To demonstrate the effect of a0, let’s look at the three graphs in Figure 1.
In the graphs, we are aiming for ten pools, so rewards will be capped at 10%. The size of the pool stake is plotted on the horizontal axis and the vertical axis shows pool rewards. Each graph depicts three hypothetical pools, where the operators have pledged 0%, 5% and 8% respectively to their pools (the pledged amount is called s in the graphs).
The first graph uses a0 = 0, so the pledged stake has no influence on pool rewards, and the three pools behave in the same way: rewards keep climbing as the pool size grows until they are capped when the pool controls 10% of the stake.
In the second graph, we see the effect of a0 = 0.1. The three pools are still similar, especially for small sizes, but they are capped at slightly different values. Pools with more pledged stake enjoy slightly higher rewards when they grow bigger.
Finally, the third graph shows the effect of a0 = 0.5. It is similar to the second graph, but the differences between the three pools are more pronounced. We still have to choose a “good” value for a0. This choice will depend on quantities such as expected operational pool costs, total rewards and – most importantly – the desired level of security.
We will want to keep a0 as small as possible, while still guaranteeing high levels of security against Sybil attacks.
In any case, it is important to keep in mind that the introduction of a0 does not prevent ‘small’ stakeholders from running successful pools because somebody with a great idea can always reach out to the community, convince others and invite them to work together and pool resources to pledge to the pool. In the end, running a solid, reliable pool and working closely with the community will be more important than just owning a lot of stake.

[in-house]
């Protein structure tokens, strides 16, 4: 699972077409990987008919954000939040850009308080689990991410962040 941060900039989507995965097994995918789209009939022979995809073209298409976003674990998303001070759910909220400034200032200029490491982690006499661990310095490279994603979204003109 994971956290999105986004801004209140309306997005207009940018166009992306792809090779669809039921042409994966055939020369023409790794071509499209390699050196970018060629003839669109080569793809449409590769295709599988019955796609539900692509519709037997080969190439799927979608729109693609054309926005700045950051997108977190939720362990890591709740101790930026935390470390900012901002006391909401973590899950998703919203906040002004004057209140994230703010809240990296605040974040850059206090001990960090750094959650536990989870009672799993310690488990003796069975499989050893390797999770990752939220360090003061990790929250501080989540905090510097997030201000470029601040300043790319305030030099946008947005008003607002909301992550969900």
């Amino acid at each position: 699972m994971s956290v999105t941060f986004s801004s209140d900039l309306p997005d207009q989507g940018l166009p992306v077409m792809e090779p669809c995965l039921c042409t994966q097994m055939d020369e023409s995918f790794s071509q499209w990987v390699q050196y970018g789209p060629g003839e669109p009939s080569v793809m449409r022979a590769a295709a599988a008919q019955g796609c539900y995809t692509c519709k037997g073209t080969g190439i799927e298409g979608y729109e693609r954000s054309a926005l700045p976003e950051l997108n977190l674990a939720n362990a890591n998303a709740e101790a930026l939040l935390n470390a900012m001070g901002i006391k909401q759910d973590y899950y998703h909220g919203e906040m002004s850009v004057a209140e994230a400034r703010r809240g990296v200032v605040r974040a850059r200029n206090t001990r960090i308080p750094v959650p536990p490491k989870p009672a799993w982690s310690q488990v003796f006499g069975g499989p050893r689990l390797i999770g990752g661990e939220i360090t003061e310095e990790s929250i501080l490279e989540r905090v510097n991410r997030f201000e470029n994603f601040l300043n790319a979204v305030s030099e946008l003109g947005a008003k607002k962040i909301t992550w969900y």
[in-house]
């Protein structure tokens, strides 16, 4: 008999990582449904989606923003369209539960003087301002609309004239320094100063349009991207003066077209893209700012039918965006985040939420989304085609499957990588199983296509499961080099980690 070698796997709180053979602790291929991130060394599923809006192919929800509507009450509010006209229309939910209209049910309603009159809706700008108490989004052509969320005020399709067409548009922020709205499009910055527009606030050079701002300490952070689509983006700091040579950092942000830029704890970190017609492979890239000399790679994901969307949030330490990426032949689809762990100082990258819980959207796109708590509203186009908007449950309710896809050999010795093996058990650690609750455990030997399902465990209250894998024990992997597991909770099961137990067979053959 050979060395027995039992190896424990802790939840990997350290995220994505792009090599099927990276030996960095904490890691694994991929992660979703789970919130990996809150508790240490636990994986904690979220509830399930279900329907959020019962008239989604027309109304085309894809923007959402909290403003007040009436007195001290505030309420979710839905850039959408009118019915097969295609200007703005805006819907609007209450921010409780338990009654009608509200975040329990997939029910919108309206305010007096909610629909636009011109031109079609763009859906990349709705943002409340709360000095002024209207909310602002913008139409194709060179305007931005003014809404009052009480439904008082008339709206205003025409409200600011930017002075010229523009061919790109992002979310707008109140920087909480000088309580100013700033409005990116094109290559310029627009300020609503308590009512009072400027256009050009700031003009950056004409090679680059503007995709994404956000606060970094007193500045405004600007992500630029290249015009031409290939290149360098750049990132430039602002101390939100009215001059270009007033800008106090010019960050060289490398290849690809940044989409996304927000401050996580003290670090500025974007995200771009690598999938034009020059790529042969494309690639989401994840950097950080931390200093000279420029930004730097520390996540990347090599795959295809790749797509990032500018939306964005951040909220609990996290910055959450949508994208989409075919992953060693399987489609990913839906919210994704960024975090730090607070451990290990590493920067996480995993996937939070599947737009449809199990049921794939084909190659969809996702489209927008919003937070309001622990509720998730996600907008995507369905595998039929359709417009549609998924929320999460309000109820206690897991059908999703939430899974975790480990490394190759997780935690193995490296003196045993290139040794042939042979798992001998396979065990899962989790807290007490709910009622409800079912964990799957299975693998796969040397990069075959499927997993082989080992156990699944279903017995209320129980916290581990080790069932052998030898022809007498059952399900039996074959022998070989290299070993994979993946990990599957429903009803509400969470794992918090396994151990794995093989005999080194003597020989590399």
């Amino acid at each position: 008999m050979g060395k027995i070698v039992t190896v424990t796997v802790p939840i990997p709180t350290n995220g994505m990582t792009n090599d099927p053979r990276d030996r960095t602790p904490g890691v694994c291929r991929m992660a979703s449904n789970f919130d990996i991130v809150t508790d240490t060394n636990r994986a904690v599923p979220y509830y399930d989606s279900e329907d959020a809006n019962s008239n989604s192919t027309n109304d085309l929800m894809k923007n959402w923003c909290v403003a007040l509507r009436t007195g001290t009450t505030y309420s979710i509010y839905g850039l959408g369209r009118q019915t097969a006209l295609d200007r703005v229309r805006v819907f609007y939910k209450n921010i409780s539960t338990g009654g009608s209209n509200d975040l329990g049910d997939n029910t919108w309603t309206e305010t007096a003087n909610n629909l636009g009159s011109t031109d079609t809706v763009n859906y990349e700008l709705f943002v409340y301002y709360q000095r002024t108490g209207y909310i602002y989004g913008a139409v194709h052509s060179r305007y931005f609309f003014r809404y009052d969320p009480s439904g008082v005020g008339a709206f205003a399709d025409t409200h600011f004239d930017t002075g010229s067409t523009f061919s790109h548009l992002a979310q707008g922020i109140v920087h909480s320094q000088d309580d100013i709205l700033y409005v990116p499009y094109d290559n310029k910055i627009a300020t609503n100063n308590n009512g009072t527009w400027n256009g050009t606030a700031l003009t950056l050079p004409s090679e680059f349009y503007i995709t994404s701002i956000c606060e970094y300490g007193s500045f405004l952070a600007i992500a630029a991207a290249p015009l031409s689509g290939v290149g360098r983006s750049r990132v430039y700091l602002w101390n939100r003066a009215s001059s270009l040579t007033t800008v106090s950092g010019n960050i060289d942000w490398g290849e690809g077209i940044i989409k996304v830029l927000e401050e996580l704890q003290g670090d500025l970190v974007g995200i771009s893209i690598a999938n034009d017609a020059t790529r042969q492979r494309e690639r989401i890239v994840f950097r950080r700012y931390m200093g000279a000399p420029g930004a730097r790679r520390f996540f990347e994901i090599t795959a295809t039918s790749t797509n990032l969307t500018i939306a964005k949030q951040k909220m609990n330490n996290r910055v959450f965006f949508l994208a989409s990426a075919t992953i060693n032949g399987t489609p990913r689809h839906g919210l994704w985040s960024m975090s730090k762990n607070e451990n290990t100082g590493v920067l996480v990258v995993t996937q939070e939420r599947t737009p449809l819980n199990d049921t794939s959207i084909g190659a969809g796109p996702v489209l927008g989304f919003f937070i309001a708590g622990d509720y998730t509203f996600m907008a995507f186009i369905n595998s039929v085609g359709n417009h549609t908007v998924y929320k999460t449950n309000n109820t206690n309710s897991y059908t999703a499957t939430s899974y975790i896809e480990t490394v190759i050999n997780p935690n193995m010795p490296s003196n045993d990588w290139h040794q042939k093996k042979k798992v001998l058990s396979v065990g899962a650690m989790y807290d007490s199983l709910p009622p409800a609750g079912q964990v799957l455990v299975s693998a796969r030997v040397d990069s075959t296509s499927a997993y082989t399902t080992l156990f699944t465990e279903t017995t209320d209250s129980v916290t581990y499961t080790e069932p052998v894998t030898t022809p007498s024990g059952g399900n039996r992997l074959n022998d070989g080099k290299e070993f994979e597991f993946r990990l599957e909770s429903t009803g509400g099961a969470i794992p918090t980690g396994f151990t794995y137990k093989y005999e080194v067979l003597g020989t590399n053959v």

We have also started thinking about replacing the dependency of rewards on the pool leader’s stake with a reputation system. This would allow people with little stake to make their pools more attractive by running their pools reliably and efficiently over a long period of time. This won’t be implemented in the first iteration, but is on the table for future versions of Cardano.
You might also like to read the IOHK technical report ‘Design Specification for Delegation and Incentives in Cardano’ for a broader, more detailed description of the system.
On Monday, 5 November, IOHK will hold an AMA (Ask Me Anything) on staking in Cardano, where anyone will have the opportunity to put questions to the IOHK team. Details of the AMA will be announced soon.
Artwork, Mike Beeple